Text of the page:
DVD production company DGP has collaborated with Oliver Edwards for some years now to produce the Essential Skills and Essential Patterns series of DVDs. Exemplary DVDs, well produced and presented, they bring together fishing, watercraft, knowledge of insects and, of course, fly tying. Oliver is a masterly angler and fly tyer who happens to appear very comfortable and natural in front of a video camera, so the lessons are all there. Now DGP has introduced a selection of flies – Oliver Edwards’ patterns – available from its website.
Tied to very high standards, these flies represent Oliver’s patterns very well indeed. The selection extends a little beyond patterns devised by Oliver to include flies like the Kinkhamer, so I suppose this is more like a selection for Oliver’s fly box really. I believe Oliver ties all these patterns in the Essential Skills DVDs (some are from Oliver Edwards’ Flytyer’s Masterclass), so these flies can easily be used as reference or simply bought as fishing flies.
A fly in the hand may be worth two or more on the page. I have a Mohican Mayfly in my hand. This is a three-dimensional object. I can turn it around, see it from any angle, feel the texture of it, see the curves and geometry. I can drop it and see how it falls and lands.
Look at the picture at the top of this page and you see that fly from a single angle. Hopefully, I chose an angle that shows useful detail and gives a decent idea of the overall proportions and shape of the fly. Inevitably, however, handling and looking at this fly is a different experience to looking at a photograph, I have so much more information if I need it and if I can make use of it.
My comments about the difference between seeing a picture of a fly and handling this fly also apply to watching Oliver tie the pattern on screen. Having a fly in my hand is simply another another aid towards getting the results I want.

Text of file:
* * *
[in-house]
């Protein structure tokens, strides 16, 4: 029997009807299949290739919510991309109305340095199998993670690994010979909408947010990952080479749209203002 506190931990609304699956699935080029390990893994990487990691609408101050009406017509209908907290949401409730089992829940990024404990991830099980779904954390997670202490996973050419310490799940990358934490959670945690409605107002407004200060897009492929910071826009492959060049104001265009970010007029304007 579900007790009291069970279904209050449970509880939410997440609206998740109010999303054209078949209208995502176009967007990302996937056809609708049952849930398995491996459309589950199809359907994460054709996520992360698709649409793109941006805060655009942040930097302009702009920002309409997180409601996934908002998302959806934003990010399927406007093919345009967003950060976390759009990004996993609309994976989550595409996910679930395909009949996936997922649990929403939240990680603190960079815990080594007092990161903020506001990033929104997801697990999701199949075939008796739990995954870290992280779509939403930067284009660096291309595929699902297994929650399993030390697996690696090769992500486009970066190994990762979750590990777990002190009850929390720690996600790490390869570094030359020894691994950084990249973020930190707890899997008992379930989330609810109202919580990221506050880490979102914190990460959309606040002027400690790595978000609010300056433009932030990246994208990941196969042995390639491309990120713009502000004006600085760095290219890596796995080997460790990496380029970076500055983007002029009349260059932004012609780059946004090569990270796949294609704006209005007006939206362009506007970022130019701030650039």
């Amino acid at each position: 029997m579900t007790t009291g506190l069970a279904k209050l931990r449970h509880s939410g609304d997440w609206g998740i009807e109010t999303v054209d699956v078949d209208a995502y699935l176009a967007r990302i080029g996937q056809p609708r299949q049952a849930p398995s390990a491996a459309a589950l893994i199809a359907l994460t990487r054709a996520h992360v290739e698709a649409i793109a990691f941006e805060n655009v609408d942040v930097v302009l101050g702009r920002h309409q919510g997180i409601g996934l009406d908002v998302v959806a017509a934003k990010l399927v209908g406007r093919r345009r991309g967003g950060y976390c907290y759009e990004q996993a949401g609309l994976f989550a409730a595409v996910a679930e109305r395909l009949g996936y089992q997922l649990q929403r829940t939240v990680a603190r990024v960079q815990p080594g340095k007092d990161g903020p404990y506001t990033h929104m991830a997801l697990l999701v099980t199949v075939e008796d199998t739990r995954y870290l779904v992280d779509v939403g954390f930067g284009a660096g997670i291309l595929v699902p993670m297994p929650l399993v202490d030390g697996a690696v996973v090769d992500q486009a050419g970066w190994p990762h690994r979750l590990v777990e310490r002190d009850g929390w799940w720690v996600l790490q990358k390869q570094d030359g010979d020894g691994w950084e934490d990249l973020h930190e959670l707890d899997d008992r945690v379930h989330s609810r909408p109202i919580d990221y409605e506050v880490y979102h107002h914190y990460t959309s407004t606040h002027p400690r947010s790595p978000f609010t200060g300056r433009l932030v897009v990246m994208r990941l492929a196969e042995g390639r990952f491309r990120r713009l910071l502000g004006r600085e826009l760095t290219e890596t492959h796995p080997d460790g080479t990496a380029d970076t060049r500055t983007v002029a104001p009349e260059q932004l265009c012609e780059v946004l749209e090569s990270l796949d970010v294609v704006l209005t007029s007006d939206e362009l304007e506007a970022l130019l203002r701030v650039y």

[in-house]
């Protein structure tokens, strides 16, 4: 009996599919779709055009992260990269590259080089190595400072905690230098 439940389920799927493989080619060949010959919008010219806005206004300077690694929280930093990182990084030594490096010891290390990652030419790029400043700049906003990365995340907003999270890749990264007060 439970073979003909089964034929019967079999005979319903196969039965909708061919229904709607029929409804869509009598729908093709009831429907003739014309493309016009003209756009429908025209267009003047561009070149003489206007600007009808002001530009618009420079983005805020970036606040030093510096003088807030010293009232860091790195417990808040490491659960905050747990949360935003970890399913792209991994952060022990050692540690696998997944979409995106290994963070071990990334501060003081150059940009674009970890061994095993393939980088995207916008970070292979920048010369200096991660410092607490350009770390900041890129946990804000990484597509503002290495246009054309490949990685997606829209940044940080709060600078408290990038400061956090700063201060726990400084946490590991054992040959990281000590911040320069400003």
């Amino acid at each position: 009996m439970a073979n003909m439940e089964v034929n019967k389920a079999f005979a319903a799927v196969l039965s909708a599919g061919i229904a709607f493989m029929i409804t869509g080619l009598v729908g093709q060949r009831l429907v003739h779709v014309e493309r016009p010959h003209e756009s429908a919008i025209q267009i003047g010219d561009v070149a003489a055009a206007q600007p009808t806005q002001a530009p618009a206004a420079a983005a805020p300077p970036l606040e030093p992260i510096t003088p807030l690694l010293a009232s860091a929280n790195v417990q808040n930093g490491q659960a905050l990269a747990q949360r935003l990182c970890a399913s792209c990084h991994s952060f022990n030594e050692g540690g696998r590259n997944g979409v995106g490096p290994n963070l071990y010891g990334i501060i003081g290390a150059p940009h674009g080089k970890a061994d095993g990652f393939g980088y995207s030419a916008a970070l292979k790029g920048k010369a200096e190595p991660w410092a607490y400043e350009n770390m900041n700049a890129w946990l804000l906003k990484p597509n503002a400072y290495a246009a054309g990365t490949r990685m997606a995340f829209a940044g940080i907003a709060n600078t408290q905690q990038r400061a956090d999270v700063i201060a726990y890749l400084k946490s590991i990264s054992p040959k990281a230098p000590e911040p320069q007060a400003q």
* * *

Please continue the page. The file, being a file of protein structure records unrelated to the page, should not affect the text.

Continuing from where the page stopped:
To my mind, there’s an aspect of fly tying we don’t discuss much – knowing when to stop. I don’t mean when to give up fly tying completely or when to take a few minutes out to talk to the family. I do mean knowing when a fly is finished. Having an example fly helps me with that, I can compare my fly with the example at any stage, judge if I am matching or bettering that example. And when the thread is tied off I can look for differences – should my body be a little slimmer, are the tails long enough, the hackle the right density, the head too big? The list goes on, but the point is that if I have a reference fly in my hand I have the option of trying to match it closely or using it to help me make my version of the same pattern as I want it.
From: Flies, DVDs and the republished Flytyer’s Masterclass are all available from www.essential-skills.tv. This is an excellent website, too, containing details about all the products including flies, and offers a selection of clips from the DVDs.
Price: Flies are priced individually, from £1.95 per fly (minimum order value £15).